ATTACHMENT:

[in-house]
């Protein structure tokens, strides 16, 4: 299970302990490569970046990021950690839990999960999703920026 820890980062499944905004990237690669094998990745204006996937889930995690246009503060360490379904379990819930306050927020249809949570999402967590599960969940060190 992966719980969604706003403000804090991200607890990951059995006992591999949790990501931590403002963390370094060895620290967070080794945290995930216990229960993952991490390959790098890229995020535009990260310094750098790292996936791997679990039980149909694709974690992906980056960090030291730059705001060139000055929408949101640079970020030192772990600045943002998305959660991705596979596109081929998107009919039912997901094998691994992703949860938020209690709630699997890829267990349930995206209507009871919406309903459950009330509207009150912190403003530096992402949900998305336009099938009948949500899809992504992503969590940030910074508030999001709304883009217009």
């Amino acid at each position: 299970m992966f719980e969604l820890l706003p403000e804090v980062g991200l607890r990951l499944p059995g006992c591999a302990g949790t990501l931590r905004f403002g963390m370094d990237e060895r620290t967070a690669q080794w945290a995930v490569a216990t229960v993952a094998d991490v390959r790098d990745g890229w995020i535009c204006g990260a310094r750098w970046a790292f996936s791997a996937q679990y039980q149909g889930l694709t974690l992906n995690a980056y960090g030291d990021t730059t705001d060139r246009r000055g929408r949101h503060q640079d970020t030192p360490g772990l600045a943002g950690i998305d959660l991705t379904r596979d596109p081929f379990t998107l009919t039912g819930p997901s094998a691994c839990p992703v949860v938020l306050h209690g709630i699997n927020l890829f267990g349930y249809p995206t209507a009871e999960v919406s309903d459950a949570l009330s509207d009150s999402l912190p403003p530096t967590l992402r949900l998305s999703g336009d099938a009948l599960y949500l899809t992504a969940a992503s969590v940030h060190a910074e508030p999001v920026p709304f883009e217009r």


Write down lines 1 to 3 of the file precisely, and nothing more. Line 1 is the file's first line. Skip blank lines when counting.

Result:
[in-house]
């Protein structure tokens, strides 16, 4: 299970302990490569970046990021950690839990999960999703920026 820890980062499944905004990237690669094998990745204006996937889930995690246009503060360490379904379990819930306050927020249809949570999402967590599960969940060190 992966719980969604706003403000804090991200607890990951059995006992591999949790990501931590403002963390370094060895620290967070080794945290995930216990229960993952991490390959790098890229995020535009990260310094750098790292996936791997679990039980149909694709974690992906980056960090030291730059705001060139000055929408949101640079970020030192772990600045943002998305959660991705596979596109081929998107009919039912997901094998691994992703949860938020209690709630699997890829267990349930995206209507009871919406309903459950009330509207009150912190403003530096992402949900998305336009099938009948949500899809992504992503969590940030910074508030999001709304883009217009």
């Amino acid at each position: 299970m992966f719980e969604l820890l706003p403000e804090v980062g991200l607890r990951l499944p059995g006992c591999a302990g949790t990501l931590r905004f403002g963390m370094d990237e060895r620290t967070a690669q080794w945290a995930v490569a216990t229960v993952a094998d991490v390959r790098d990745g890229w995020i535009c204006g990260a310094r750098w970046a790292f996936s791997a996937q679990y039980q149909g889930l694709t974690l992906n995690a980056y960090g030291d990021t730059t705001d060139r246009r000055g929408r949101h503060q640079d970020t030192p360490g772990l600045a943002g950690i998305d959660l991705t379904r596979d596109p081929f379990t998107l009919t039912g819930p997901s094998a691994c839990p992703v949860v938020l306050h209690g709630i699997n927020l890829f267990g349930y249809p995206t209507a009871e999960v919406s309903d459950a949570l009330s509207d009150s999402l912190p403003p530096t967590l992402r949900l998305s999703g336009d099938a009948l599960y949500l899809t992504a969940a992503s969590v940030h060190a910074e508030p999001v920026p709304f883009e217009r």